27 November, 2010

The Church is the fountain of truth and not Sola Scriptura

Our Lord after his resurrection and before He ascended to heaven called together the disciples on a hill in Galilee and told them to teach all nations. Christ instructed them to teach all the doctrines, commandments and laws that He had taught to them. It is significant to note that these instructions are not constricted by the lifetimes of the disciples but was to be taught for all times which would be completed at the Parousia. This meant that the disciples were to have successors and that their oral teaching would be for all times protected by Christ which extended to their successors. In this way Christ assured that truth would be taught for all time to humanity. This was the great commission.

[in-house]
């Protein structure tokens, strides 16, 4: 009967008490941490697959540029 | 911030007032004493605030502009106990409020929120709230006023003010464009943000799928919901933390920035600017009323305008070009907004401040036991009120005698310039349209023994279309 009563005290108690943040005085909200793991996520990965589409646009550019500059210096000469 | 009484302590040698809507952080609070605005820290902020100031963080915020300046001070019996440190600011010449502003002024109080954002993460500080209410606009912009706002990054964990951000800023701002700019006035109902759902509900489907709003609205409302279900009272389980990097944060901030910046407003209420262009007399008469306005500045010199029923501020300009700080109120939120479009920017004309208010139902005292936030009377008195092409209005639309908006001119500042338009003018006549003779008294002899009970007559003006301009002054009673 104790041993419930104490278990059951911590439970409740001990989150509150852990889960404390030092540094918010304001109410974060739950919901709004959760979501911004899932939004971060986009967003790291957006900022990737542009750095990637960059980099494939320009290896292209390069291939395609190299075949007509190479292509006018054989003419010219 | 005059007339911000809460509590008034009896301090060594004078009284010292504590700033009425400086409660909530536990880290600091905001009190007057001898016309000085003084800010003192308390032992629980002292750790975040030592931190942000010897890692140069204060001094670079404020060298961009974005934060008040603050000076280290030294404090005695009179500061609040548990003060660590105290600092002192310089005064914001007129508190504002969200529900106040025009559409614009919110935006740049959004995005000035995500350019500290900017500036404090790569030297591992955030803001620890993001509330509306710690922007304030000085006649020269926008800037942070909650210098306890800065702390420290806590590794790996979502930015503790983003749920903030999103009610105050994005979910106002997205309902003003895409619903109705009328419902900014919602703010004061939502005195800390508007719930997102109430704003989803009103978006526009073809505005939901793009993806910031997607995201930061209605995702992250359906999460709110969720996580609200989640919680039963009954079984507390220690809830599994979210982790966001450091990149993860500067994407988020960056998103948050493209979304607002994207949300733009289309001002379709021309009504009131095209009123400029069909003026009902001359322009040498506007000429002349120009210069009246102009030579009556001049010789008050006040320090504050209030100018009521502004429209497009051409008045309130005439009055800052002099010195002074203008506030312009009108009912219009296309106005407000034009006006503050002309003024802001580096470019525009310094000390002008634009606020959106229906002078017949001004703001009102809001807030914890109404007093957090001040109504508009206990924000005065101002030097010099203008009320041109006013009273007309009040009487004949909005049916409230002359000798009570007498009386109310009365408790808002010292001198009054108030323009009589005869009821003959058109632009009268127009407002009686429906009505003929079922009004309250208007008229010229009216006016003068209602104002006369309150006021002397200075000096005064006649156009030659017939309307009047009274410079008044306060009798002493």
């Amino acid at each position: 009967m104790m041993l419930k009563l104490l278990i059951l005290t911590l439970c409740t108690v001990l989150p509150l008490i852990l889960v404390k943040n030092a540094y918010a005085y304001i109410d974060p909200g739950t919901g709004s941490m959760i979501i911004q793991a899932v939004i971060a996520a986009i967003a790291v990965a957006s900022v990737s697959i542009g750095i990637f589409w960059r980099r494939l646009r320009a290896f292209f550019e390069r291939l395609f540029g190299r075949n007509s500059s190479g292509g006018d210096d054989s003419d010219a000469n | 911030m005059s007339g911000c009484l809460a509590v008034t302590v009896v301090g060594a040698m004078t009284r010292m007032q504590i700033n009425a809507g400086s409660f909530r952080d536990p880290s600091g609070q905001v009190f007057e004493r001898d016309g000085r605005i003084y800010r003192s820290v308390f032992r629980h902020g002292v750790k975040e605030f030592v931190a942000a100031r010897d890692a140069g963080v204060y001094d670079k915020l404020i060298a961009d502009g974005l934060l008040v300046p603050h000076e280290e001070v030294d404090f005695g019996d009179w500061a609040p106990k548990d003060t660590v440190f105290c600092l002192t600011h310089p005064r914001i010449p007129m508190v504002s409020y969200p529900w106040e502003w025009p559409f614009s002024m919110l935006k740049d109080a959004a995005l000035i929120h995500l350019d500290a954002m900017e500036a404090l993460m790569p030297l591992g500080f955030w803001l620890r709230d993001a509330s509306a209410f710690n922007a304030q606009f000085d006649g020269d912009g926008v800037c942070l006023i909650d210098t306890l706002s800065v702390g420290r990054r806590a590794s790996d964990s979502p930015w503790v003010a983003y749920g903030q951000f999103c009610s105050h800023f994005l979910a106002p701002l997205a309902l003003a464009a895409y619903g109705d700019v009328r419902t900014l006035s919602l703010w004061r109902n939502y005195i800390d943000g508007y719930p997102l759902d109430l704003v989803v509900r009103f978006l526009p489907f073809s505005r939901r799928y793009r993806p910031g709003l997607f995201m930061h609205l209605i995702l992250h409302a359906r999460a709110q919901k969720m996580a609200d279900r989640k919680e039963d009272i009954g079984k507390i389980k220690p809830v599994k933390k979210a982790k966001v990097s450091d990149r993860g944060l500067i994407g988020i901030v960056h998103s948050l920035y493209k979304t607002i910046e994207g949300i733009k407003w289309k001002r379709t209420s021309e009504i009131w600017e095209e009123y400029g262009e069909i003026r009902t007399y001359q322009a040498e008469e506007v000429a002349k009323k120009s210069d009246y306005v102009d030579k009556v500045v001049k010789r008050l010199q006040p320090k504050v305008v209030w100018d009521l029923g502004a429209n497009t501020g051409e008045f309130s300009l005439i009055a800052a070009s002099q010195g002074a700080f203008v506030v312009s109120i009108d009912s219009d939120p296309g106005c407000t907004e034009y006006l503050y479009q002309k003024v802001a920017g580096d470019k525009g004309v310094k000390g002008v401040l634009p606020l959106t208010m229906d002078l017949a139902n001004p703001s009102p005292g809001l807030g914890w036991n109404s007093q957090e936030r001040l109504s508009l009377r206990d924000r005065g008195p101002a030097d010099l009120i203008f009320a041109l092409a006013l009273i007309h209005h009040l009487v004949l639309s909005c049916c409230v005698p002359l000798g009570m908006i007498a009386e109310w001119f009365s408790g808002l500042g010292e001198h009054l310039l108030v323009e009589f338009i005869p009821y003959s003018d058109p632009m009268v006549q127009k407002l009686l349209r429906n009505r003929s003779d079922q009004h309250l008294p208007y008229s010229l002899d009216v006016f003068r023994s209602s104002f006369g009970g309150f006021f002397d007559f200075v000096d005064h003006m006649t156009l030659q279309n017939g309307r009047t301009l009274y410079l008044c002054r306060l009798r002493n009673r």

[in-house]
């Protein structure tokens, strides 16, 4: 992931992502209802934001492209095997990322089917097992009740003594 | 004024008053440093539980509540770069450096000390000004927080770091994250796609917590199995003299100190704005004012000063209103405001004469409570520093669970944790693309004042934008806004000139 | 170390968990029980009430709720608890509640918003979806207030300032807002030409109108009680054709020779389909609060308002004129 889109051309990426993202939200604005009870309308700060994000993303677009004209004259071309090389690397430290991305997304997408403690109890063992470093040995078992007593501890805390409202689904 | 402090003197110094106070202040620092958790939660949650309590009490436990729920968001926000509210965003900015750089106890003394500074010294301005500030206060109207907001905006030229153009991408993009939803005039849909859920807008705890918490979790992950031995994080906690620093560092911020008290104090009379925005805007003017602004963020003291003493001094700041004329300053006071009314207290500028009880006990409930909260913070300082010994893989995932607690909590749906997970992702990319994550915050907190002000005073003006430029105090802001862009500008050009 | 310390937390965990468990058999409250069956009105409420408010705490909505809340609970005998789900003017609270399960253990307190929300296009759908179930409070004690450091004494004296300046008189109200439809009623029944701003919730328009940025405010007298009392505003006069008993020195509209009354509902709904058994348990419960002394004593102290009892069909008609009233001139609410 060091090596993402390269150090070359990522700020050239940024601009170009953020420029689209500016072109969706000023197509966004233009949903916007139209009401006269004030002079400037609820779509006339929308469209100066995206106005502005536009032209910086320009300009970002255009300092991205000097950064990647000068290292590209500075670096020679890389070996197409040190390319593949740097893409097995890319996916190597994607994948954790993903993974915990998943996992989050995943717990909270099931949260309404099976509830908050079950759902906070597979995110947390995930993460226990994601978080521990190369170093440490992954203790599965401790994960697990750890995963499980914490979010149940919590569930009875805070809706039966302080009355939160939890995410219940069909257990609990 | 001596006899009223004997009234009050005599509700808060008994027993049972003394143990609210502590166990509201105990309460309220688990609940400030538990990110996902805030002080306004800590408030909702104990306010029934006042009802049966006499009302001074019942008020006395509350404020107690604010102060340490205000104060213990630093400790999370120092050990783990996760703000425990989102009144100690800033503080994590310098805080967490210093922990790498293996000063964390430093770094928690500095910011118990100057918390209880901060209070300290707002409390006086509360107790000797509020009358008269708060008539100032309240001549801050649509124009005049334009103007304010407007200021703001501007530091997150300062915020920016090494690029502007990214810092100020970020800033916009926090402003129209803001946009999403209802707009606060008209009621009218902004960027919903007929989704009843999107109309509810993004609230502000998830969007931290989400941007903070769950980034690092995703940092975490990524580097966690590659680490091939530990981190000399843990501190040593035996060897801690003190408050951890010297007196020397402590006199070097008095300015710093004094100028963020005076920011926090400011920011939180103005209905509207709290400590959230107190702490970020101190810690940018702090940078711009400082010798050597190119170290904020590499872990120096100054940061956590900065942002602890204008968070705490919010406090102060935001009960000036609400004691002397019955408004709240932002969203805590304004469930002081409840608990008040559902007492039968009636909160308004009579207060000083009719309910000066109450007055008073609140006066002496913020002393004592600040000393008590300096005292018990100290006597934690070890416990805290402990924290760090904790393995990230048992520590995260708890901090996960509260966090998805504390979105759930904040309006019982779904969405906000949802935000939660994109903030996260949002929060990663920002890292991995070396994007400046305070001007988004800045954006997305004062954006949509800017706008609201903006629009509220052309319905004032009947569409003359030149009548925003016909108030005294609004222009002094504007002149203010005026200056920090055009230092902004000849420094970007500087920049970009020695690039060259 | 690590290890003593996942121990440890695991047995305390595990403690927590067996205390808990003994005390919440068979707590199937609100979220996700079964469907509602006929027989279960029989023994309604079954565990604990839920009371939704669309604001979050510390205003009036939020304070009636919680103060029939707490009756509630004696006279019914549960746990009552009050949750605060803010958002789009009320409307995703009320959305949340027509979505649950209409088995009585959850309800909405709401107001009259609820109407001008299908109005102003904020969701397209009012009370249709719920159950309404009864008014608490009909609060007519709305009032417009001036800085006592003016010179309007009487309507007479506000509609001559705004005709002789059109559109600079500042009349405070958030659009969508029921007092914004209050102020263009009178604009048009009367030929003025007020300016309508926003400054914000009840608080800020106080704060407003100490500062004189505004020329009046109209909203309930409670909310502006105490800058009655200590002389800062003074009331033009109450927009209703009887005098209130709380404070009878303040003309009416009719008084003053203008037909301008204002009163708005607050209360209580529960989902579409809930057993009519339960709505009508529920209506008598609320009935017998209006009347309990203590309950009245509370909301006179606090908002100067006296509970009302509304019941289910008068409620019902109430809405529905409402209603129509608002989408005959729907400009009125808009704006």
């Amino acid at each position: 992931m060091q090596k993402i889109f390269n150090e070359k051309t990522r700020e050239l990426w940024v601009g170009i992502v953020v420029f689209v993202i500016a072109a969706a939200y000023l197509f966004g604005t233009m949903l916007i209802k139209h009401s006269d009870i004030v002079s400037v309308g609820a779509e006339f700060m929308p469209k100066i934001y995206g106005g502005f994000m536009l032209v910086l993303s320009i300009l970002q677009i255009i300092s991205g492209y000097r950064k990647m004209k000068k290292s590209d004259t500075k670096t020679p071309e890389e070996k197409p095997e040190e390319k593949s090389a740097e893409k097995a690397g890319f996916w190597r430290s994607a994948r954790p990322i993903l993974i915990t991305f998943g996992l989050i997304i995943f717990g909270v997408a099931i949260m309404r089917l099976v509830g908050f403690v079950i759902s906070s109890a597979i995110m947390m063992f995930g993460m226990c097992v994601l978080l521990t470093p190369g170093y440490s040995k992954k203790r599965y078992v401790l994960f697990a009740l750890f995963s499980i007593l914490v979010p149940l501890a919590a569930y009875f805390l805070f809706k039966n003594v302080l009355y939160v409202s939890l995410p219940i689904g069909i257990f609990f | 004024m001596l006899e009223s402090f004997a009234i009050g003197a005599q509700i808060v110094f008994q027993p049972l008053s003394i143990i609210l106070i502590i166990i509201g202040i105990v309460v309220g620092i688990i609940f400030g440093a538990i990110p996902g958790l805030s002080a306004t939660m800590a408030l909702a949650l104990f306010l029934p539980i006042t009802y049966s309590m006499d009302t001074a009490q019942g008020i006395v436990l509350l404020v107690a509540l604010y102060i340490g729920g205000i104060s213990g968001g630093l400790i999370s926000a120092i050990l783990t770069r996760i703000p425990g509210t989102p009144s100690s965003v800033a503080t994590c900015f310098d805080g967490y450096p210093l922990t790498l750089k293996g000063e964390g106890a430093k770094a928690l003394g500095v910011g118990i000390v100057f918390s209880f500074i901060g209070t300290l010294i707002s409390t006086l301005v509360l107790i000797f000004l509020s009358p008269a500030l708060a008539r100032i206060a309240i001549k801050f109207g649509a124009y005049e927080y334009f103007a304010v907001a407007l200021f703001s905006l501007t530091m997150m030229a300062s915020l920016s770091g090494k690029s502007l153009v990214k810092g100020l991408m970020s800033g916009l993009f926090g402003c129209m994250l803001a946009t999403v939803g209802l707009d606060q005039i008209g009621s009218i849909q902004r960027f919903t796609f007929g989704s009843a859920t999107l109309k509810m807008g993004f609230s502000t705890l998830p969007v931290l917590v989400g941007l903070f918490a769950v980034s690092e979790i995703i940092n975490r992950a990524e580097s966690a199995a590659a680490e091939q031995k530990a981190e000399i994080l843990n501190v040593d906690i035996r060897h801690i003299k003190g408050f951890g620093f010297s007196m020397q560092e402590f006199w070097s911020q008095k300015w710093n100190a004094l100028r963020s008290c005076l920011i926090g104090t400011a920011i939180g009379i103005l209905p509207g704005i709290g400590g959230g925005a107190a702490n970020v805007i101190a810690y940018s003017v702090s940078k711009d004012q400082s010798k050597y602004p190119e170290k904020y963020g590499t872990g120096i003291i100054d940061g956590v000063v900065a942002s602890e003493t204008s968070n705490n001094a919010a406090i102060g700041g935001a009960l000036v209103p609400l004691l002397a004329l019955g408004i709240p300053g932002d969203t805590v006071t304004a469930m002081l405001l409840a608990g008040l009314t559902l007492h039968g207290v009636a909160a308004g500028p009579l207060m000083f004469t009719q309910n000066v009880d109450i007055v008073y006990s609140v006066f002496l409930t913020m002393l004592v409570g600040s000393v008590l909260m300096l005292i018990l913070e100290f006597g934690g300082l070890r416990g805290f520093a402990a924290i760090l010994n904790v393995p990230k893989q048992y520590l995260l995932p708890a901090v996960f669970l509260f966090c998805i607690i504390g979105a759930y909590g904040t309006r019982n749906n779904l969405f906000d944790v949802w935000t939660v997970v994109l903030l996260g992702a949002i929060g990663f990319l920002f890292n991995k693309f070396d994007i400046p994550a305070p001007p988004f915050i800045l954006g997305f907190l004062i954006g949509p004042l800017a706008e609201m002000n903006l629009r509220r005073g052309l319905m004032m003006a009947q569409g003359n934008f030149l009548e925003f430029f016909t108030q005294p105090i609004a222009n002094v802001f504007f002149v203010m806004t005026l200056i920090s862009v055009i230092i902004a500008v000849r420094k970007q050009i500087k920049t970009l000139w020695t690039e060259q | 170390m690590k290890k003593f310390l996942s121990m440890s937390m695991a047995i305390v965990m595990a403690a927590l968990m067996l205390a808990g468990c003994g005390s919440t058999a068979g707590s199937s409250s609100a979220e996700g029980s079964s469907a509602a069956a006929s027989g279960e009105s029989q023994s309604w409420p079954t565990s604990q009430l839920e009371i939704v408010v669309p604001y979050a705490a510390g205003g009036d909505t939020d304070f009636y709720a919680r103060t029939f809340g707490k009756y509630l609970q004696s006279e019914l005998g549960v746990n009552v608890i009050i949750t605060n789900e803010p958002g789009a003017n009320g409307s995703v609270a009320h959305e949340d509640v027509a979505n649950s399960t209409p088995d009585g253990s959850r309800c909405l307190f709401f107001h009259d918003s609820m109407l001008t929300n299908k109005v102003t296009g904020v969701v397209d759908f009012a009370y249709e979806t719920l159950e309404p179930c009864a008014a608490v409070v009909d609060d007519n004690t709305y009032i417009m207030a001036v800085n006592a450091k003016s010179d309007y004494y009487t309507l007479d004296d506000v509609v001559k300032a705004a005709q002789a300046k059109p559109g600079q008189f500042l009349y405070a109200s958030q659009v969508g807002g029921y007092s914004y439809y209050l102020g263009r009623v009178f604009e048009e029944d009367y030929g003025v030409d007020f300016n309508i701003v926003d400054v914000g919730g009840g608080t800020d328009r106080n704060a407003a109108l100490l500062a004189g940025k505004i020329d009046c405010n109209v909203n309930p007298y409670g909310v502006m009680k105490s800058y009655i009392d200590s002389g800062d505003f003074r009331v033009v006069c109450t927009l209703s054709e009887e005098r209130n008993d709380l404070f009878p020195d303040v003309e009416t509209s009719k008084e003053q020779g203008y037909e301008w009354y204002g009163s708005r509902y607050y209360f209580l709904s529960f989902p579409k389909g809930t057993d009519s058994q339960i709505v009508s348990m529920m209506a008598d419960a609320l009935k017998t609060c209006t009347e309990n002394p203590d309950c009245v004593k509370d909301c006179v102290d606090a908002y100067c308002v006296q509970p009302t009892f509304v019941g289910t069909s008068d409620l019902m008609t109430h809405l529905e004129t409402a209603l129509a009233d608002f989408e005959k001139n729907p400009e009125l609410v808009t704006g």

To those deep in Scriptures it seems quite odd that there are some who think that the disciples fulfilled their commission given to all by writing Scriptures and that they left no successors to continue the fullness of truth and the authority given by Christ in that commission. If this was the intent of our Lord it is odd that not all the disciples did what some suppose our Lord commanded which is to write Scriptures. In fact, only five disciples continued their teaching by writing Scripture. To those who believe that it is the Scriptures that continue the great commission then it is difficult to ignore that less than half of the disciples followed Christ’s commission. The disciple Matthew wrote a Gospel. John wrote a Gospel and three epistles. Peter wrote two epistles and James and Jude wrote one apiece. If the written Word was so important in Christ’s structure of the Church then it would be logical that there would be at least one epistle from Jesus; perhaps in which He would instruct us to give the written Word His only authority and not the 12 disciples as was His instructions in the great commission. But of course, it was obviously not His intent for His teaching to be spread only from written means but instead through the solid foundation He had built on which the disciples would continue to build with their successors which passed on the chrism from Christ through the disciples and their successors which has resulted in infallible truth for all times.